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Delray, Florida, March 13, 2022
Northerner, stranger, I’ve been visiting my failing mother in her gated
golf community. Yesterday, I wandered under the gumbo limbos,
thinking of her inevitable descent, while green iguanas scattered
under the fallen copper succulents. Flat lines of black clouds
rolled over the Everglades, pelting the land with cold rain,
then, briefly, almost impossibly, hail, over the wetlands and dredged
fields, reminding us how fragile the grapefruits and oranges.
Indoors, the TV’s evening broadcast was almost unbearable,
tank columns crushing the suburbs as they advanced on Kiev,
so at dawn, it’s almost unsurprising to hear herons scream
outside in the bluing jet-stream and something hump and gurgle
under the roofline, roosts of ibises, perhaps, unsettled by this sudden
cold snap from the north and mass murder half a world away
lit on everyone’s CNN flat-screen with their morning coffee,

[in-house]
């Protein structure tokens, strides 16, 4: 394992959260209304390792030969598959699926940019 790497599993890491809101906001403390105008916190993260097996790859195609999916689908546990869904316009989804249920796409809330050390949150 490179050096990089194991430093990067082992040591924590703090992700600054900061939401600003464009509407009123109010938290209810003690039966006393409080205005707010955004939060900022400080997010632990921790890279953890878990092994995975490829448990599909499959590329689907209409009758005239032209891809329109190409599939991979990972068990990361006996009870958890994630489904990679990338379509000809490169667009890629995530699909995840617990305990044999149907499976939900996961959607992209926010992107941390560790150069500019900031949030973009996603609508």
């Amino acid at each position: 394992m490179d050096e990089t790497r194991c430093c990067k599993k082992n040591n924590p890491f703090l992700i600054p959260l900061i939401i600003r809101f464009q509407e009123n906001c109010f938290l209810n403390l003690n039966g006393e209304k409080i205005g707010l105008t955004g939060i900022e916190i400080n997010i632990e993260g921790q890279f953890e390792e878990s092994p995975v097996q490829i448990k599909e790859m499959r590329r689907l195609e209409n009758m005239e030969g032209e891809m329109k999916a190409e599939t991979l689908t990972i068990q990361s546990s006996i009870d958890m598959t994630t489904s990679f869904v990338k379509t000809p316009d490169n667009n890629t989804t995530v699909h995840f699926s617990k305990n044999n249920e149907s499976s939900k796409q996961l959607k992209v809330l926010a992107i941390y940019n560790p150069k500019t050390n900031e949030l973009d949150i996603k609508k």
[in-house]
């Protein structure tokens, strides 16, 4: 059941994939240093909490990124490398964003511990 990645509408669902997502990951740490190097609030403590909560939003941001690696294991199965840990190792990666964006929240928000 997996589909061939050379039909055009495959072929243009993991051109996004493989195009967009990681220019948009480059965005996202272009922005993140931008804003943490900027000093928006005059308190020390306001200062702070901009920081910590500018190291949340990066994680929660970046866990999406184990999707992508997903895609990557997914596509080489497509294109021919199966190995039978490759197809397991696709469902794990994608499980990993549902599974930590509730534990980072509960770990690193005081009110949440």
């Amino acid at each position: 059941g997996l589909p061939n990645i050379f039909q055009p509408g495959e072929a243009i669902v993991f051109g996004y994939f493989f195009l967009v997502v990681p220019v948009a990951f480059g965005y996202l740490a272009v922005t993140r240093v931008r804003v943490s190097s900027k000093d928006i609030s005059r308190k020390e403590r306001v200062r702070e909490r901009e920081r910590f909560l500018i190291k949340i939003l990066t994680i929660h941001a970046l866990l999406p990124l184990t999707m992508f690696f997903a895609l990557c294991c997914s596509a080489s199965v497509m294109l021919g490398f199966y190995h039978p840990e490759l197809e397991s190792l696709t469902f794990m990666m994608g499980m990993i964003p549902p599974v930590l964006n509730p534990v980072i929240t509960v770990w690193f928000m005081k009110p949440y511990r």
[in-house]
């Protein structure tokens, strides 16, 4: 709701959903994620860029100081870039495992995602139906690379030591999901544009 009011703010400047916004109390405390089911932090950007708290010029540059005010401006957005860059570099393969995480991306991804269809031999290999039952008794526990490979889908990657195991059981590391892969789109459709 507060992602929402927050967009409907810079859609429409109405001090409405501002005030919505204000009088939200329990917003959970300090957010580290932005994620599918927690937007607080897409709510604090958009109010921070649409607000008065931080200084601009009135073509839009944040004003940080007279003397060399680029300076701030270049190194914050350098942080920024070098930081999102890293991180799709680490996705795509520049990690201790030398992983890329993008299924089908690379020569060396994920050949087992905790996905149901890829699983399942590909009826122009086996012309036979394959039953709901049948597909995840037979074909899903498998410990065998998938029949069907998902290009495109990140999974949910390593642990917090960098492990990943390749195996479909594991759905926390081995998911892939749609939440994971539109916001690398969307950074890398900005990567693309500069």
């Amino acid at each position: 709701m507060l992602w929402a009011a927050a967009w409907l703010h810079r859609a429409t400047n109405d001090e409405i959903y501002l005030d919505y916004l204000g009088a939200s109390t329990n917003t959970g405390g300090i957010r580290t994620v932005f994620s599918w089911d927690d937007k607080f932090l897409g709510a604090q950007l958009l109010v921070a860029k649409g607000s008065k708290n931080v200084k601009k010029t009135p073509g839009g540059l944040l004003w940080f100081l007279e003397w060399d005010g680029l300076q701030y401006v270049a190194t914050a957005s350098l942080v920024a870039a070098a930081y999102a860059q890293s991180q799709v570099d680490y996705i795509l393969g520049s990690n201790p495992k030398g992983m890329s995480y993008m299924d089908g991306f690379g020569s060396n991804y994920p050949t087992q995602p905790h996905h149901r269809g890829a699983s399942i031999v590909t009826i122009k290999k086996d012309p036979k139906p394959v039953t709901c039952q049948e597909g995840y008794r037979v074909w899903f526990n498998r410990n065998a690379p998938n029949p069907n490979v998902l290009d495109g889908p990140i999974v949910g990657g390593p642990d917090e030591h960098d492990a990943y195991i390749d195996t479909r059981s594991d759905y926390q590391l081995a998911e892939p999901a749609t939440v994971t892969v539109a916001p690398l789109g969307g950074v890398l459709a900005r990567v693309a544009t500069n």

bulldozers plowing bodies into mass graves and the newscaster’s
dim analysis numbing us despite the caffeine hit.
I slip on a coat and slip out to the screened porch, watching small lizards
the color of cement stiff on sidewalks, stuck to their pre-dawn spots
until sun and body temps rise, but now they’re sitting ducks
for electric lawn-carts, a few workers rattling by with rakes and shears.
Beneath their wheels, the sod’s tough enough to harbor earthworms
still aerating the soil, and lower down, layers of helium push upward
like optimism, bolstering the earth’s crust where a cold line of ants,
stunned and listless, makes no advance from pizza crust to ant-nest.
If I lift my head and look back through glass doors to the living room,
I can see the flat-screen, those columns of tanks stuck outside Kiev,
their husks burnt from stinger-jets and drone-strikes, punished
for scorching the earth earlier elsewhere where everything on,
and under, it, either perished or surrendered, and nevertheless,
perished. From here I can click the remote, shift to a local channel
where the morning forecaster hasn’t yet decided whether we’ll dodge
the freeze or whether all the fruit will perish.
Copyright 2022 Neil Shepard
Neil Shepard’s many books include How It Is: Selected Poems (Salmon Poetry 2018). He edits The Plant-Human Quarterly published by the Otherwise Collective.